Buy to Let mortgages have become increasingly common in recent years. Even with recent changes to tax allowances on rental income and stamp duty increases, clients are still looking to invest in property as an extra income stream. Often, second properties are purchased purely to let out to tenants who are in no way related to the landlord, in which case a standard buy to let mortgage can be granted. Buy to let mortgage lending requires that the rental income is enough to cover the buy to let mortgage payments by the lender’s required margin.
Clients may choose to not to invest in buy to let property which they cannot make use of, so may consider buying a second home for their own use as a holiday home. Often, holiday homes will be somewhere picturesque and peaceful, where clients can get away from their everyday routine and enjoy some relaxation.
For most people though, holidays and weekends away are pleasant and necessary, but can only be taken as frequently as the rest of life allows, therefore it makes sense to choose a property to let out as a holiday let. Holiday buy to let mortgages differ from buy to let mortgages, in that they assume that the property will not always be let. Unoccupied periods are simply considered void periods with a standard buy to let mortgage. No income is generated when the property is empty which may be a challenge for landlords, unless they have saved adequate funds to cover mortgage payments until the property is re-let. However, with a holiday buy to let, though the expectation is that rental income is not always consistent, when calculated across a month or a year, the income generated is usually higher than standard rent. This means that the property need not necessarily be rented, but may still generate more than adequate income to pay a holiday let mortgage, whilst making the owner a profit.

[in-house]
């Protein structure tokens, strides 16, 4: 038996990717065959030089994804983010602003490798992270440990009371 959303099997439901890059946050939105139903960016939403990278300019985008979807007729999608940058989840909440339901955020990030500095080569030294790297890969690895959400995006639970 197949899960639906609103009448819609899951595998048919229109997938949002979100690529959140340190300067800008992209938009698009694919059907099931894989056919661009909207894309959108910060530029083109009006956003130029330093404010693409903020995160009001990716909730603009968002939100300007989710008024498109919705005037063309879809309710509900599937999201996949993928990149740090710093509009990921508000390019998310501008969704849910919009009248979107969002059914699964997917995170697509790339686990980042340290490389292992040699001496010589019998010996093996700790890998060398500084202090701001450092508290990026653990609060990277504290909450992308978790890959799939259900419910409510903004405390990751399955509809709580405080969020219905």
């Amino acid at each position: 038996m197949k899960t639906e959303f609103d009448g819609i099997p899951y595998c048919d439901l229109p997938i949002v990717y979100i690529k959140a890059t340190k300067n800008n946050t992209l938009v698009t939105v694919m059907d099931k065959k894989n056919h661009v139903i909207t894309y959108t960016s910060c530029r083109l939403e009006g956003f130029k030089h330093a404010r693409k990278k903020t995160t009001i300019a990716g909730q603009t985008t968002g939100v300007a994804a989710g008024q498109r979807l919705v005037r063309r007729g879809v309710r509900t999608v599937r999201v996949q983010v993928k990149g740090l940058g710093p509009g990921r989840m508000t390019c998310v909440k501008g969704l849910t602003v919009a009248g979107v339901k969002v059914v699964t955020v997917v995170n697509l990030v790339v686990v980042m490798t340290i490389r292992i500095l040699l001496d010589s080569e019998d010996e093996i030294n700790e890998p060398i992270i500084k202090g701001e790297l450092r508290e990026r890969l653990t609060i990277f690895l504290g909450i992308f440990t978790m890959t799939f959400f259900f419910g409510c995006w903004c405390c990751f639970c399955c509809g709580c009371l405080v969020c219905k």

Holiday buy to let mortgages present their own challenges, since the properties may be unusual, such as a flat above commercial property in a seaside town. Though the flat can be easily let, lenders may not consider a holiday home above a shop or office to be straightforward mortgage security. Some local authorities may choose, when granting planning consent, to allow land to be developed, provided that a number of the homes being built are not occupied for the full year, so a holiday home may have restrictive clauses which mean that it has to be empty for some weeks of the year. The idea is to entice holidaymakers and tourists to the area, though lenders may be hesitant to lend since the property may be unoccupied for some of the time.
With a holiday let mortgage, it is possible to buy a holiday home which may generate good income and offers a feasible alternative to a standard buy to let purchase.